• Thu
  • Oct 23, 2014
  • Updated: 8:14am

Golfing drive

PUBLISHED : Friday, 10 September, 2004, 12:00am
UPDATED : Friday, 10 September, 2004, 12:00am
 

South Korea has suddenly become a golfing power. In the women's professional game, Seri Pak and Grace Park, among others, practically dominate the sport. In major global championships, South Korean women - dubbed Seoul Sisters - sometimes account for half the leader board. In fact, the events could easily be mistaken for South Korean tournaments.


South Korean professional men may not be able to match their female counterparts, but they can still throw up a few surprises. K.J. Choi, who was third in this year's Master's tournament, is now one of world's top 10 money-making golfers.


Given these great achievements, one might think that South Korea is a golfers' paradise, where the sport is available to all. But, in fact, golf is still a very expensive and inaccessible sport. One round costs roughly US$200 per person, including green and caddie fees.


That is mainly because the government imposes high taxes on courses, arguing that golf is still a 'luxury' sport, monopolised by few rich people. Up to half of all green fees go to the government. And clubs are forced to charge high fees from the beginning, because they are heavily taxed when they start up.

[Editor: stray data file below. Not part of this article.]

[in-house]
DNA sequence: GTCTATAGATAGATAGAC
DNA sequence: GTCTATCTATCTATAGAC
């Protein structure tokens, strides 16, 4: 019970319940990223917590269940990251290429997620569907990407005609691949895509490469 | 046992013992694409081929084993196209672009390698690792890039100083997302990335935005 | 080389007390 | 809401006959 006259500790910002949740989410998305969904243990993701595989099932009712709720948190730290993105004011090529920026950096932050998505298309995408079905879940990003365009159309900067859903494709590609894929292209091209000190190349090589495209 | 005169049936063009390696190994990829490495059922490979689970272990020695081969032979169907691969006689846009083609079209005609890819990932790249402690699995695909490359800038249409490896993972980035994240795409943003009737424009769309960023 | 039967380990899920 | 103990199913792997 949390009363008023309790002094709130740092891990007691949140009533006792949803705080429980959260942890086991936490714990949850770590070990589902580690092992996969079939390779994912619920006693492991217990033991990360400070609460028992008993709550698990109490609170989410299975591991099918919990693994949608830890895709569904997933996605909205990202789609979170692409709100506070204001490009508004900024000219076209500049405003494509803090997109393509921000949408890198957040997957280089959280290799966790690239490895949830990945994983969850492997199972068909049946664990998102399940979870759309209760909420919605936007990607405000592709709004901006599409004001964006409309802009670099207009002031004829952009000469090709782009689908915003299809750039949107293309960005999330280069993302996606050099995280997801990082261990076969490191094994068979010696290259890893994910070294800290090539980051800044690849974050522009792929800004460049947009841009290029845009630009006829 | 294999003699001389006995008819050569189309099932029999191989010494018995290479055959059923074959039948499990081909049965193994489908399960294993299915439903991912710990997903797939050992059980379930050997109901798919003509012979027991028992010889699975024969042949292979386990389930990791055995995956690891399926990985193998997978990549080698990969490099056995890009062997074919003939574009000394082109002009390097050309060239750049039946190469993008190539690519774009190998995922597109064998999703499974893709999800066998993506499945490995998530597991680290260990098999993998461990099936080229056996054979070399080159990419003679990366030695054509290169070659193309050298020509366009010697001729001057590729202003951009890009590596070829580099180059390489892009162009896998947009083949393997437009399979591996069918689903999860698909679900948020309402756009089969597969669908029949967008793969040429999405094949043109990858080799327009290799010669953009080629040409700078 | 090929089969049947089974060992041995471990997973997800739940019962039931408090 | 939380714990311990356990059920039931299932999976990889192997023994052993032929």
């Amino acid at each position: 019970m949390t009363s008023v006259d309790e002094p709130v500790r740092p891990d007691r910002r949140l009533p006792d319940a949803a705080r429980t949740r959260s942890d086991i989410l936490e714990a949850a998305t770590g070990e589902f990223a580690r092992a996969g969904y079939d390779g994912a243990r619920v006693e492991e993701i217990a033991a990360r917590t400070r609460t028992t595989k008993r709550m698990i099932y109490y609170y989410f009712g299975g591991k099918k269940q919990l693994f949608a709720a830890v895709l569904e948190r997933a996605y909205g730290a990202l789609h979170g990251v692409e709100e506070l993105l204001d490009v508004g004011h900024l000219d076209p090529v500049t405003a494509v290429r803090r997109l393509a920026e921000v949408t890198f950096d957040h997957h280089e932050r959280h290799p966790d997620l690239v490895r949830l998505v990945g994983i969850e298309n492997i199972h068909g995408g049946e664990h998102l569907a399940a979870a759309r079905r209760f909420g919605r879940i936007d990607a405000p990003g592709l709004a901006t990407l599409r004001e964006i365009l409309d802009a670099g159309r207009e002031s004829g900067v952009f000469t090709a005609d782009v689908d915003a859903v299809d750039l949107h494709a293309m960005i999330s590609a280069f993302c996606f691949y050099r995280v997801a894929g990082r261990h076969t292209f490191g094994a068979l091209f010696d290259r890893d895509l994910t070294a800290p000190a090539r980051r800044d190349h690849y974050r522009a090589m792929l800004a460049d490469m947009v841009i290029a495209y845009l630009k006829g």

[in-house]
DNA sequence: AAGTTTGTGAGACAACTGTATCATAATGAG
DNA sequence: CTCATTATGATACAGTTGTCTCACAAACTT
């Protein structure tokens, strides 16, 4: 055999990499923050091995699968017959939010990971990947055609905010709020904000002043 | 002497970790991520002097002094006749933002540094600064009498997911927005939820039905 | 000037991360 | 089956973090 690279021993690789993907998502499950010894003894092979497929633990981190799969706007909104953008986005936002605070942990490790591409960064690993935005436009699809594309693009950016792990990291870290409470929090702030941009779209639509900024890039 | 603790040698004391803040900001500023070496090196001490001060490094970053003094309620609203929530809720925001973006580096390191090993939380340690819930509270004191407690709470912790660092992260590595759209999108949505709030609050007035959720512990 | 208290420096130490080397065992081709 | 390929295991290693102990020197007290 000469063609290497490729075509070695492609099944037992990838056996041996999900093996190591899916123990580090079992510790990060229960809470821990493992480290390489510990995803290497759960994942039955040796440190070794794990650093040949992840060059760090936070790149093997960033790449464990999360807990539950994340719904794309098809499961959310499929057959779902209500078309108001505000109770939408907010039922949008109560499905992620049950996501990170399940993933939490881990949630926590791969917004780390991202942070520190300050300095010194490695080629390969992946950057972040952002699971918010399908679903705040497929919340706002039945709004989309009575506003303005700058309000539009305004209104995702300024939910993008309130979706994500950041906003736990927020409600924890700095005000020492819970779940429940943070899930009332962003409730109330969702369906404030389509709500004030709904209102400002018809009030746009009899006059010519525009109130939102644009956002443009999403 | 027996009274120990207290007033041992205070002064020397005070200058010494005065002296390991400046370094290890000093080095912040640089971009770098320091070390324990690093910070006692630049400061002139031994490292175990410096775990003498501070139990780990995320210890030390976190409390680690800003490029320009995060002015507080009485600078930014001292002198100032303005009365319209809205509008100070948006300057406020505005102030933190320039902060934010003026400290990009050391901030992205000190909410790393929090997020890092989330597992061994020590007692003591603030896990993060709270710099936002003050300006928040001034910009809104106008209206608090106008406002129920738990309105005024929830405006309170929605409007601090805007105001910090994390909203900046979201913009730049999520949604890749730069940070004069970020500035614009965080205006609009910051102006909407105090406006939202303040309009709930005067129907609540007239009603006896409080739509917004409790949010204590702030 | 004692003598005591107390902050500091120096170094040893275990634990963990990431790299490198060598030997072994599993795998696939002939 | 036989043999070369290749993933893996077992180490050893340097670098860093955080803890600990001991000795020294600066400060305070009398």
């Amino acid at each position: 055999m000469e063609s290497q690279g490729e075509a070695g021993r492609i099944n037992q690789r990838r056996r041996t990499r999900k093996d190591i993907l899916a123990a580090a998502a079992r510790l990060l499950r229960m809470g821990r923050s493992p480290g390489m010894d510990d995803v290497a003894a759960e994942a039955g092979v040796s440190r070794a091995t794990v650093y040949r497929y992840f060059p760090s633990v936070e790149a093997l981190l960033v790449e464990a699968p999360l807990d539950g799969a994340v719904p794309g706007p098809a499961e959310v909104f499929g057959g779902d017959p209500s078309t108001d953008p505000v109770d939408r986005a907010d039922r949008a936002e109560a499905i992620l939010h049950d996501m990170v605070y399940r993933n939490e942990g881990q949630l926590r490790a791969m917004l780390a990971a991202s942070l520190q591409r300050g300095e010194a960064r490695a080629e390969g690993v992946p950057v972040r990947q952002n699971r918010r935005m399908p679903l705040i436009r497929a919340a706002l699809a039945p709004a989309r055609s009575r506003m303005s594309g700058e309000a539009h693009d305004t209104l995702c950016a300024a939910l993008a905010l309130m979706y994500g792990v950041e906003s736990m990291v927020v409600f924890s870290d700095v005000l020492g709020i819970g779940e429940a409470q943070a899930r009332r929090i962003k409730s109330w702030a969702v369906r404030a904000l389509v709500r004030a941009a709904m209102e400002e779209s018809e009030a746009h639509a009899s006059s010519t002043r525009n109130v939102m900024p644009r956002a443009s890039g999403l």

Despite this, up to 3.5 million South Koreans manage to play regularly, and the numbers are rising. However, there are less than 200 courses around the nation, and high taxes and bureaucratic red tape discourage businesspeople from investing in new ones. Behind this intransigence lies the fact that bureaucrats still view it as a sport for the rich, and therefore, they try to keep the 'masses' away. People who go abroad to play, for instance, are often the target of harsh tax investigations.


The authorities believe that such measures stop people from going abroad to play, thereby keeping their money at home. However, the reality is very different. In fact, many people still travel overseas to play golf, but they rent their clubs and shoes when they get to the foreign club - thus, actually spending more money abroad.


Government figures reveal a recent upsurge in spending abroad, thanks partly to the rising number of golf trips to places like China, Thailand and Japan. Now, some officials have begun to try to address the problem. The government of South Jolla province recently revealed a grand plan to build the world's largest golf club, with 540 holes. That is three times larger than the Mission Hills complex, in Shenzhen, which currently holds the top spot.


It is not clear whether the ambitious plan will ever be realised, but at least the idea of making golf more affordable and accessible to South Koreans is a swing in the right direction.


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